Telomere integrity and length and cancer risk

Jian Gu, Xifeng Wu

Research output: Chapter in Book/Report/Conference proceedingChapter

Abstract

Telomeres consist of tandem arrays of short repetitive, non-coding sequences (TTAGGG in humans) and associated proteins at the ends of each chromosome (Blackburn 2005, Blackburn et al. 2006). Telomeres form a loop structure that caps the chromosomes and prevent chromosomes from erosion, end-to-end fusion, irregular recombination, and other damaging chromosomal events (Blackburn 2005, Blackburn et al. 2006). In somatic cells under normal physiological conditions, telomeres are progressively shortened during each mitotic cell division due to the “end replication problem”, resulting in progressive shortening of the chromosomes after each cell division. Because telomeres consist of repetitive, non-coding sequences and sit at both ends of each chromosome, the cells can afford to lose a few hundred base pairs of telomeres without losing genetic information. However, when telomeres become too short, the loop structures and associated proteins are disrupted and the protective function of telomere is lost. Critically short telomeres can have dire consequences, causing apoptosis and replicative senescence, and have been linked to the development of many chronic diseases.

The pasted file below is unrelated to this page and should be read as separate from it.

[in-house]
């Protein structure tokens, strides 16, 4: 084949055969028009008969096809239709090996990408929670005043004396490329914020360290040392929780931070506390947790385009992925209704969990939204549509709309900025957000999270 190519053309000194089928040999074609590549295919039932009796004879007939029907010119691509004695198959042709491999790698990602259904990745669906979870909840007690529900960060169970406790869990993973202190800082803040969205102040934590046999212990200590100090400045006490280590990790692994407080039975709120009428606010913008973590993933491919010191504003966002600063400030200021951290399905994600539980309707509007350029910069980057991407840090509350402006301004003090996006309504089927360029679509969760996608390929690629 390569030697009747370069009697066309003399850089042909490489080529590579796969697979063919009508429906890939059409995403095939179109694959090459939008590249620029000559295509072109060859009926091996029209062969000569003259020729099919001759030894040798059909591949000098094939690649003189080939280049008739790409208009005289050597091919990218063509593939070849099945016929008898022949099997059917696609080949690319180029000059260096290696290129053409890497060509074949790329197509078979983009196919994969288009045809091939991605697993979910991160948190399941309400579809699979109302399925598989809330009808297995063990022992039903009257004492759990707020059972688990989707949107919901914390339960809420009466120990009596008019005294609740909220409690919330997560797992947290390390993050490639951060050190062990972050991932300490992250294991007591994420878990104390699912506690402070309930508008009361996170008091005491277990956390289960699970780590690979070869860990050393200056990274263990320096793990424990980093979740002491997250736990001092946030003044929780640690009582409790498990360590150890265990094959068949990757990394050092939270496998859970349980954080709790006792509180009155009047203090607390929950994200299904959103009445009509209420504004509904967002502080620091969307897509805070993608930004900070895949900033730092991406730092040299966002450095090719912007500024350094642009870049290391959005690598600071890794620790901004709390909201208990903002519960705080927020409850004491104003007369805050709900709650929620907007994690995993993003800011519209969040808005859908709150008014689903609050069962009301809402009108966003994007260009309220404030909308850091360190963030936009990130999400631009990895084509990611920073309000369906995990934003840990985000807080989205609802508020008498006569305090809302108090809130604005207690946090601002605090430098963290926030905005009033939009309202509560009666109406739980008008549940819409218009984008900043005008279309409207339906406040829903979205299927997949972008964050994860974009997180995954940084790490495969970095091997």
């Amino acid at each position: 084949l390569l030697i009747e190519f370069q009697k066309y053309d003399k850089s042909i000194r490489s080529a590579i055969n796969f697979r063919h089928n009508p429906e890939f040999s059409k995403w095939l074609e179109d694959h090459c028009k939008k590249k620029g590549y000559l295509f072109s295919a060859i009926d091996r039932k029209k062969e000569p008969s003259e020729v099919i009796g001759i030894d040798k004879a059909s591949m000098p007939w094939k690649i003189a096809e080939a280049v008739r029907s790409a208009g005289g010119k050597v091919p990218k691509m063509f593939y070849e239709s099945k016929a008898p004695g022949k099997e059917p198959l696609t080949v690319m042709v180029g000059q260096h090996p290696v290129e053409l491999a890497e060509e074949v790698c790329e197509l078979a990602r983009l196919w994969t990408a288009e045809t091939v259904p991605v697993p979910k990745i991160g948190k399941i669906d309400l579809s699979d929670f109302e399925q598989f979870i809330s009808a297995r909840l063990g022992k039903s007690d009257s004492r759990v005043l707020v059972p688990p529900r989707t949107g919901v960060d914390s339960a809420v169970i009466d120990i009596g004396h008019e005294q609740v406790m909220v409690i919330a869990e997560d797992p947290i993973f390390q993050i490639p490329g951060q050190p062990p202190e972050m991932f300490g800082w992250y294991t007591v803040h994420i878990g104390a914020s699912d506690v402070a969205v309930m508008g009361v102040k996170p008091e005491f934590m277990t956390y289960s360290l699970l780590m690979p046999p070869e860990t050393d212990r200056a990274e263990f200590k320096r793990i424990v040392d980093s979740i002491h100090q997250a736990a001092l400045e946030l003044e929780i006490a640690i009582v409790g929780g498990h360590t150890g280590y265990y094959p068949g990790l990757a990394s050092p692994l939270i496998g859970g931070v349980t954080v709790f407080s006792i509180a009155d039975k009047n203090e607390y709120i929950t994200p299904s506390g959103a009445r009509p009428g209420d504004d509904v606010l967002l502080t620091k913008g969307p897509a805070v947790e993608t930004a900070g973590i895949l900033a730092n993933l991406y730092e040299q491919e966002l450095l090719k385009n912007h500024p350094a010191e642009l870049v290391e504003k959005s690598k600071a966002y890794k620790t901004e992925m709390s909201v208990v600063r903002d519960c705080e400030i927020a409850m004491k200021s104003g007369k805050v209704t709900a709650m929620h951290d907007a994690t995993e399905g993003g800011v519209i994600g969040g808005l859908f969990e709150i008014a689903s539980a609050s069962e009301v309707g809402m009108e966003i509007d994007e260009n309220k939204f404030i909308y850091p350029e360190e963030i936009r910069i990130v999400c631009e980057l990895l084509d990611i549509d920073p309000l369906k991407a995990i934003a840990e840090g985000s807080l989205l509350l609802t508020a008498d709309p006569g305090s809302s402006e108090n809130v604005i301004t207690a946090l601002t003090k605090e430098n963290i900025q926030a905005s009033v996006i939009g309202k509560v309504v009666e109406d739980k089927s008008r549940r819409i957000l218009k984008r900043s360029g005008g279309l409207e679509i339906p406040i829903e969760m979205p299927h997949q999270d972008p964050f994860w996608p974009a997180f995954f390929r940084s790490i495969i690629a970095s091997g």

Original languageEnglish (US)
Title of host publicationTelomeres, Diet and Human Disease
Subtitle of host publicationAdvances and Therapeutic Opportunities
PublisherCRC Press
Pages55-67
Number of pages13
ISBN (Electronic)9781498750929
ISBN (Print)9781498750912
DOIs
StatePublished - Jan 1 2017

Keywords

  • Cancer risk
  • Case-control study
  • Cohort
  • Genetic susceptibility
  • Leukocyte telomere length
  • SNP

ASJC Scopus subject areas

  • Medicine(all)
  • Biochemistry, Genetics and Molecular Biology(all)

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